Cramdown of Mortgages on Principal Residences in Bankruptcy

Argument For Allowing Debtors To Pay Secured Value Of Homestead Through Chapter 13 Bankruptcy

For Debtors who file Chapter 13 Bankruptcy, the Bankruptcy Code permits them to Cramdown or pay only the Secured Value of Fair Market Value of an Investment Property or Non Homestead Property through the Chapter 13 Bankruptcy Plan. However, Bankruptcy Code Section 1322(b)(1) states the “plan may modify the right of holders of secured claims, other than a claim secured only by a security
interest in real property that is the debtor’s principal residence…”. That means that a Debtor filing Chapter 13 cannot modify the claim or Mortgage on his Principal Residence may do so for any other type of secured claim.

Supposedly, Congressional reasoning behind this Bankruptcy Section was that Lenders who furnish loans to consumers for the purchase of a Principal Residence are providing an essential service for which such Lenders are to be given special protections.

However, anyone familiar with the destructive economic forces bestowed upon the United States and in States such as Florida, in particular, probably have a different view of the service provided by many of the Home Lenders. Predatory loans, unfair lending practices, and other devices employed by such Lenders, combined with other economic forces, sent the United States economy into one of its darkest economic periods. The Borrowers did have a hand in this economic imbroglio. However, the chief villains, in my opinion, were the Lenders, and a Federal Reserve that thought it wise to continually pump up the housing market, to disguise major systemic problems with the US economy.

Rather than grant a trillion dollar bailout to such Lenders, a better solution would have been to allow Borrowers to Cramdown their home mortgages through a Chapter 13 Bankruptcy. Fewer houses would have been lost to Foreclosures, fewer houses would be sitting vacant and in such disrepair that the only remedy is to bulldoze them. The availability of the Cramdown on Home Loans would also provide a guard against further irresponsible lending.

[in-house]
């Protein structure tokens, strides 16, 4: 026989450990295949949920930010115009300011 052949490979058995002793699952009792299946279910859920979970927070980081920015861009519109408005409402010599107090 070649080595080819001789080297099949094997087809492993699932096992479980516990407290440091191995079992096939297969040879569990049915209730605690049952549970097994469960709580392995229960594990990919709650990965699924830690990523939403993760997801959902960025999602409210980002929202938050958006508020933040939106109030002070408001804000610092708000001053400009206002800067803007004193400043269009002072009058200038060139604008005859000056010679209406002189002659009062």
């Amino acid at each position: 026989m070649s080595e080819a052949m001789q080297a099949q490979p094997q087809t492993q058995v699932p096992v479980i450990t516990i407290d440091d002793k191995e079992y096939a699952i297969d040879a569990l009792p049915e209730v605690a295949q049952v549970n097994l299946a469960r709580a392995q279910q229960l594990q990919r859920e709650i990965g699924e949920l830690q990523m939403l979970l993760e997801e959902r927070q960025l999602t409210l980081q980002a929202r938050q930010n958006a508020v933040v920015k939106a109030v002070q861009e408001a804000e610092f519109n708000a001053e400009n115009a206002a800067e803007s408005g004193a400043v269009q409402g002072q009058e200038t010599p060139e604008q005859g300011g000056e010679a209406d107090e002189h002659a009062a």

Section 1322(b)(1) states a Debtor may not modify a claim secured ONLY by a security interest in real property that is the Debtor’s primary residence. However, in many cases, such loans are not secured ONLY by a security in the Borrowers personal residence, but the Borrower is also required to pledge
personal monies or personal property in terms of cash, to provide escrow funds, for taxes and insurance. In such cases, the claim is secured both by the personal residence and these cash funds. In such cases, according to the plain language of Section 1322, the Debtor should have the opportunity to Cramdown
the Home Loan.

Also, most Home Mortgages also require that the Borrower sign a personal guarantee that if the personal residence is Foreclosed upon, the Lender may pursue the Borrower for a Deficiency on the difference between the balance of the Loan and the proceeds received from the eventual sale of the residence. In such cases, an argument can be made that the home loan is secured by not only the real property in question, but by that Borrower’s personal guarantee, which can ultimately translate to additional cash, through garnishment of the Borrower’s wages or assets.